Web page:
The money goes directly to those federations. Some players' unions have bargained with their federations for a share of it, but it has never explicitly been player compensation; it has always been primarily a reward for investment, and thus an incentive for unequal investment. Less than a decade ago, federations earned a share of $358 million if their men's team qualified for the 2014 World Cup, and a share of just $15 million if their women's team qualified for the 2015 World Cup. A decade before that, prior to 2007, there was no financial reward for Women's World Cup success at all.

FIFA, a non-profit, has never provided an on-record rationale for the disparity. Some have justified it by pointing to the commercial pull of the men's tournament. But, until recently, FIFA sold broadcast and sponsorship rights to the men's and women's World Cups as a bundle; it could never actually point to a disparity in revenue. And besides, critics argued, FIFA's own lack of investment in the women's game, coupled with its unwillingness to incentivize investment at the national level, was a primary driver of the Women's World Cup's underperformance in the viewership and commercial realms.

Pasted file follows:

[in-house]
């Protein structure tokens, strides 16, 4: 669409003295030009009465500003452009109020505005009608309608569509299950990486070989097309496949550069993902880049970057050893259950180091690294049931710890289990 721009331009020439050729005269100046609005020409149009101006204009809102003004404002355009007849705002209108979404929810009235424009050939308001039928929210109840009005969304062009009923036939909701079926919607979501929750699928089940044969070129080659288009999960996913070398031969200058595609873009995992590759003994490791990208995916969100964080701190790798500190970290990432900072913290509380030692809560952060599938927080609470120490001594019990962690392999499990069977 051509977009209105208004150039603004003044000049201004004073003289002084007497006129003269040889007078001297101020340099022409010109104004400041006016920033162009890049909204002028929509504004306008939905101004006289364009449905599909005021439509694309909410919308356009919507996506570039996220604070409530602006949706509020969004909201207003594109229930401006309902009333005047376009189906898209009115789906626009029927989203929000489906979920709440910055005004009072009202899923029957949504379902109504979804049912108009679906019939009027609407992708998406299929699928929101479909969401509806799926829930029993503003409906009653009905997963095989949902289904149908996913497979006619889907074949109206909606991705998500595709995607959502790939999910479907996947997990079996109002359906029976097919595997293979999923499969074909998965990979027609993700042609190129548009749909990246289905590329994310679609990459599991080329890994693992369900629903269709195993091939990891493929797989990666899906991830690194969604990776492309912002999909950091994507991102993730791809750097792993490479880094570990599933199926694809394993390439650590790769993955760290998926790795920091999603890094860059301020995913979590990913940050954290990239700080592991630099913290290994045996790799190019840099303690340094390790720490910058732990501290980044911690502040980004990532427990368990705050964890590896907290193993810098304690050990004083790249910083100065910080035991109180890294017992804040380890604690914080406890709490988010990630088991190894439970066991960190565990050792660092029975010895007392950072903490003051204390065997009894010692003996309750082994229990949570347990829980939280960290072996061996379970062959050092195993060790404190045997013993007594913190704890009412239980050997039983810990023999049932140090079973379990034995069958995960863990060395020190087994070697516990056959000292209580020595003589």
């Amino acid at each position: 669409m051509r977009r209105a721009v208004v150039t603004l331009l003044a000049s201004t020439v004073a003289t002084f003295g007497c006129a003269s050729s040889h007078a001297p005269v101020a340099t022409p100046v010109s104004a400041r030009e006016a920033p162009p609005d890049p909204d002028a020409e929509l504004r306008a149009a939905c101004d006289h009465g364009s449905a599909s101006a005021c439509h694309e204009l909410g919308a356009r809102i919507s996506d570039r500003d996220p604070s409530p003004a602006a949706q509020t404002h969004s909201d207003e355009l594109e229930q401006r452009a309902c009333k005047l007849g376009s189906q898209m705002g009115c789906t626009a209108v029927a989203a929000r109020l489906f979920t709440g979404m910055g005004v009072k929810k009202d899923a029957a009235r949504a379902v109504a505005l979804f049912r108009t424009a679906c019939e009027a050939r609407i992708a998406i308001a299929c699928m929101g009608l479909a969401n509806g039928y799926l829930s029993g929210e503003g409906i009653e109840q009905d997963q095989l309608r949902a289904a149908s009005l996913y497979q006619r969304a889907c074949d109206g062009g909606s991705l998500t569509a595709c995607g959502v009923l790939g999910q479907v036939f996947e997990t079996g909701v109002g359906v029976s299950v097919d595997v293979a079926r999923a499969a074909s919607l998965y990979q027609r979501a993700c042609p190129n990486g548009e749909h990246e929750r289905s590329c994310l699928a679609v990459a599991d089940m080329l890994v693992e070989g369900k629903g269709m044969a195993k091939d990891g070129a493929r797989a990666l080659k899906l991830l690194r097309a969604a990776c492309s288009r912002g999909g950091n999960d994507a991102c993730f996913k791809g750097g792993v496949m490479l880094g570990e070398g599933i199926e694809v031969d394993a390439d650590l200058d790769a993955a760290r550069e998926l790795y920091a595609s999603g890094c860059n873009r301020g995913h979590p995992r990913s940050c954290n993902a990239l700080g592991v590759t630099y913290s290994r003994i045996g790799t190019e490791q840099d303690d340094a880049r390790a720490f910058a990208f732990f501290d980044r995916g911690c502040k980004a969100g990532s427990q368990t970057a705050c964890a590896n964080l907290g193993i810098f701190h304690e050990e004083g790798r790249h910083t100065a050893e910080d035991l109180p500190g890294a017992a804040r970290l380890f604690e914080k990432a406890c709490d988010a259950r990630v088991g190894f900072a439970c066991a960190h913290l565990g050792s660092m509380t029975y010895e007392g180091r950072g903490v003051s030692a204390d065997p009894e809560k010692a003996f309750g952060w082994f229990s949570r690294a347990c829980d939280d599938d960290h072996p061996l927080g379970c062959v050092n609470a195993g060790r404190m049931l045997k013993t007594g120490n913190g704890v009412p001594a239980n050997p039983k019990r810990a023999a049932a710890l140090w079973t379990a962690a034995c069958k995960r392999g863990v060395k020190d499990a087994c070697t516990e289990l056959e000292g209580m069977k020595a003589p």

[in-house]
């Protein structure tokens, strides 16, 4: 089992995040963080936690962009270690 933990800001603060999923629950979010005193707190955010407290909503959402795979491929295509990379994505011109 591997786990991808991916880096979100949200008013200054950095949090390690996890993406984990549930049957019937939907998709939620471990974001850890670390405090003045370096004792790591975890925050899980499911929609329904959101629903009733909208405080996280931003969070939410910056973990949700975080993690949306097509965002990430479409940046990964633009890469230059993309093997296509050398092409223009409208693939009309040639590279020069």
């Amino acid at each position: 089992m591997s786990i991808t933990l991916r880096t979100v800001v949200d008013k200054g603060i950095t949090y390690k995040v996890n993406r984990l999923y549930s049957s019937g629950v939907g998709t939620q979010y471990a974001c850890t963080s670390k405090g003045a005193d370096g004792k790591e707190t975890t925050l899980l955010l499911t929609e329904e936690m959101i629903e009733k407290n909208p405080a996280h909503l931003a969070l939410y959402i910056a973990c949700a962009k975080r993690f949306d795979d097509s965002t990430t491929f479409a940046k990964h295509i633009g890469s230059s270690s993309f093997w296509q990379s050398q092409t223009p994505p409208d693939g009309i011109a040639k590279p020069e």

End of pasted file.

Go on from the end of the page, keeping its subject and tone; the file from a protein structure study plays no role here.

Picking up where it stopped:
But now the tide is turning.

Players and some federations, led by U.S. women's national team stars last decade, upped public pressure on FIFA to correct the inequities. Last October, FIFPRO, an umbrella organization representing men's and women's players worldwide, wrote to FIFA on behalf of 150 women's players from 25 different countries to call for "an equal framework of regulations and conditions for the Men’s and Women’s FIFA World Cups, including equal prize money."